Tuesday, October 14, 2008

Is Sarah Palin Playing with Fire?

Yes, Palin IS playing with fire:

In her witless way, Sarah Palin has re-injected race into the presidential campaign at just the time when it seemed to be sliding into insignificance. After all, you can hardly attach a racial narrative to the global financial crisis. Furthermore, polls have been suggesting a surprisingly high degree of acceptance by whites of a black in the White House.

Some commentators think "brownness" (immigrants) has replaced blackness as the new racial scarecrow in American politics. I think it is also true that as people have gotten used to Obama, they increasingly see not a black man, but a post-racial person (white and black, by birth) who calmly and coolly embodies the swirling ethnic mix that is modern America.

But Palin, with plenty of abetment from McCain, has gotten it going again with the theme that Obama “is not a man who sees America like you and I see America." She’s selling Obama not as the black, but as the other. This obviously can appeal to racial fears and antagonisms.

It now remains to be seen whether or not the McCain campaign has been sufficiently chastened by the tsunami of criticism of recent days to pull back the attack. He has a chance to do it today in Virginia with the new, "retooled" stump speech he has announced. If he doesn't, however, he should quake in fear of what his legacy will be, no matter how this campaign ends.

Is Sarah Palin Playing with Fire?

The McCain campaign insists it is not fanning the flames of racism. But has Sarah Palin gone too far in painting Barack Obama as "the other?" SPIEGEL ONLINE blogger Peter Ross Range thinks she might have.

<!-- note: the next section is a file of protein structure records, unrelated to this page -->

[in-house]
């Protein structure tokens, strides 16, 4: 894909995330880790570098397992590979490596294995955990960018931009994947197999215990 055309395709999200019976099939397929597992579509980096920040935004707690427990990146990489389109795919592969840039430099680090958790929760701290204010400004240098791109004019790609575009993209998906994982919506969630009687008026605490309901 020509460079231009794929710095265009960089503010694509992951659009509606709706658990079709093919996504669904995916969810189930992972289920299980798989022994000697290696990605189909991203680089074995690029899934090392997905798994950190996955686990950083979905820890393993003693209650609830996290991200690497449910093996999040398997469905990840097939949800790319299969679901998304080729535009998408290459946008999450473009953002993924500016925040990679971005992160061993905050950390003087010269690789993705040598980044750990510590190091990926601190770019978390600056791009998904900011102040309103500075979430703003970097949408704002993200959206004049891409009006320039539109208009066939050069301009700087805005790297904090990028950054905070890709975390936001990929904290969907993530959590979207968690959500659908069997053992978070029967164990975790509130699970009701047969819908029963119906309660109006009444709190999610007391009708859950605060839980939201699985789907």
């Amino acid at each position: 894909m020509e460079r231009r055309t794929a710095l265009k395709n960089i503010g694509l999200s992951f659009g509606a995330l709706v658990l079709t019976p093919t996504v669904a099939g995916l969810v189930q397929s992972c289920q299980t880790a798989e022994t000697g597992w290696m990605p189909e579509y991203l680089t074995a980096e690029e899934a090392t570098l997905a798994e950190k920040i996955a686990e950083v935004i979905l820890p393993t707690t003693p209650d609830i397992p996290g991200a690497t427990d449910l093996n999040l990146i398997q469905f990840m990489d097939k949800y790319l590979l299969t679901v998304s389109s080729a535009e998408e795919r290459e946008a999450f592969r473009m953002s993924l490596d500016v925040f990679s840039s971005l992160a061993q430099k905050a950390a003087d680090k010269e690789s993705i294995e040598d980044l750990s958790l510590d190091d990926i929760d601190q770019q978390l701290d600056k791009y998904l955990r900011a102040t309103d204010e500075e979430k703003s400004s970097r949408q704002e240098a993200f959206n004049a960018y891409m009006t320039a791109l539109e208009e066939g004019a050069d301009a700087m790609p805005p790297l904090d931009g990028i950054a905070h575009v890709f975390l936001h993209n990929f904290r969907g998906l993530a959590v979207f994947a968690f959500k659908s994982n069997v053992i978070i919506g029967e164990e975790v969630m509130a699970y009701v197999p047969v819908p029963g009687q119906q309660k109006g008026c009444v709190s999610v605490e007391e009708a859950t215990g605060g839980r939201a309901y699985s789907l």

It's been almost more than a committed news junkie can bear: What a blizzard of news, views and counter-attacks have swept through the presidential election campaign in the past few days.

First we have Republican vice presidential candidate Sarah Palin flinging around reckless accusations against Democratic nominee Barack Obama. Then a flood of negative media reactions, comparing Palin’s hate-mongering with the civil rights era and worse.

Finally, like a bombshell, the statement of Rep. John Lewis, one of the great heroes of the civil rights movement. He said the campaign of Republican candidate for president John McCain was “sowing the seeds of hatred and division.” Lewis was reminded of segregationist Gov. George C. Wallace of Alabama, who helped create “the climate and the conditions that encouraged vicious attacks against innocent Americans” during the 1960s.

Of course the McCain campaign reacted with righteous indignation to Lewis’s statement. Even the Obama folks felt obliged to say that "Sen. Obama does not believe that John McCain or his policy criticism is in any way comparable to George Wallace or his segregationist policies." At the same time, they added: “John Lewis was right to condemn some of the hateful rhetoric that John McCain himself personally rebuked just last night."


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